Work

What Women Supporting Women Looks Like

July 23, 2017

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Photo by Adi Kautea Nacola for Talanoa

I haven’t understood how important the whole concept of women supporting women really was until I experienced the un-supportiveness of women I admired and respected. It seemed that while I was in the infancy of my education and career it was easier for these women to be supportive. As my career progressed not only did their support dwindle, but oftentimes they actively acted in ways that were detrimental to opportunities and development.

How easy it is to support those who are trying to find their way. When you’re a little ahead of them, it’s easy to be supportive and encouraging. But what happens when you perceive the same individuals to have caught up, or to be doing better than you. I say perceive because that’s all it is, your perception of their ‘success’ and your perception of how this compares to who you are and what you do. I’ve been challenging myself to be as supportive and helpful to individuals, women especially, regardless of where they are in their journeys. Slowly making their way, or wildly successful.

When the Pacific storyteller, Arieta from Talanoa announced her plans to hold an event in Suva, Patrick and I jumped at the opportunity to attend and show our support. This was before even finding out exactly what her event was about. Here’s what women supporting women, or the spirit of community over competition means and looks like for me – sitting at the back of the room, a baby asleep in your aching arms. Not being able to participate entirely as I would have liked but being determined to be there nonetheless. In the end I rocked my child, breastfeed and followed him around as he tried to get to all the food on the table!

What I’ve learnt about supporting women, and others in general is the importance of showing up and engaging. Using Arieta’s event as an example, I didn’t go in thinking about what Arieta could teach me (though I left with a better understanding of what she wanted to achieve with Talanoa) and I cringed at the price of the tickets (and by two, as Patrick came along as well). But we went because here’s a young woman pursuing what she’s passionate about. My thoughts about the session are irrelevant in this context because what I wanted was to show my support. You don’t always have to understand everything, or agree entirely to show someone support. And there’s nothing worse than talking about something without having experienced it.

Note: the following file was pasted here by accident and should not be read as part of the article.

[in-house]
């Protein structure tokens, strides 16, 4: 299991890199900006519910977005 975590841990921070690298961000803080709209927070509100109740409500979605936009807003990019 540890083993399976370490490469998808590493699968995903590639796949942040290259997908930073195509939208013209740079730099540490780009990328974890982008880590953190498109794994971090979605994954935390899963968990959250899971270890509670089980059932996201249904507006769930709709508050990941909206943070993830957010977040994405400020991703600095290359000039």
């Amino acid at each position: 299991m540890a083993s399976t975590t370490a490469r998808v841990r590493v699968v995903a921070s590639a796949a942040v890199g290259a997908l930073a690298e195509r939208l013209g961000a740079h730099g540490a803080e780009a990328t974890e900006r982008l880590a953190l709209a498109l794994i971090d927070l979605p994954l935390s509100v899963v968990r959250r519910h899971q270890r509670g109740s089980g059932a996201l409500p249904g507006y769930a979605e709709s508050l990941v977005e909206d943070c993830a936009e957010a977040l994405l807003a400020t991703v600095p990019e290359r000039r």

It is vital that we put our differences on issues, methods or opinions aside to show support. I think even if you vehemently disagree with someone it is important to engage with them. How else can you strengthen your argument or develop clarity about their point of view. I feel like watching other people succeed, and being a small part of their journey, is incredibly rewarding, but also so important for my own growth and development.

At this point in my life and career I try to support women by offering a few pro-bono mentoring slots, offering a mentoring and coaching program, dedicating a few hours or days of work time to run workshops, training or develop lectures to local NGOs pro-bono, attending events, and connecting as many individuals to other individuals or organisations as I can. Essentially making connections between people and opportunities. And these days my supporting women is supported by the two men in my life. Patrick coming along to show his support but to also help look after our child whom we take everywhere with us!

How do you support women? How do you think women could best support each other? 

 

Philanthropy During Your Fiji Holiday

June 26, 2017

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One of the most common questions travelers to Fiji ask me is, ‘what can I take or do to help people in Fiji?’ Often this is from parents who want to have their children engage with local children and gain an understanding of the Fijian schooling system. Many individuals just want a chance to experience life in Fiji and develop an appreciation for the issues faced by citizens daily. Here are some suggestions for individuals or families looking to become involved in communities around the country during their stay.

Check with Your Hotel
Many hotels have ongoing community projects with local villages. In most cases, hotel staff are residents of nearby visits and visits to the community, or schools can easily be arranged directly through the hotel. Those who have opted to try this have had the best results when setting up the visit once they have arrived in the country. In this way, a community visit can be scheduled on a day where other plans get cancelled due to poor weather or other unforeseen circumstances. Some hotels engage in educational projects, environmental ones or health-related projects, all based on the location of the community and the most urgent needs.

Libraries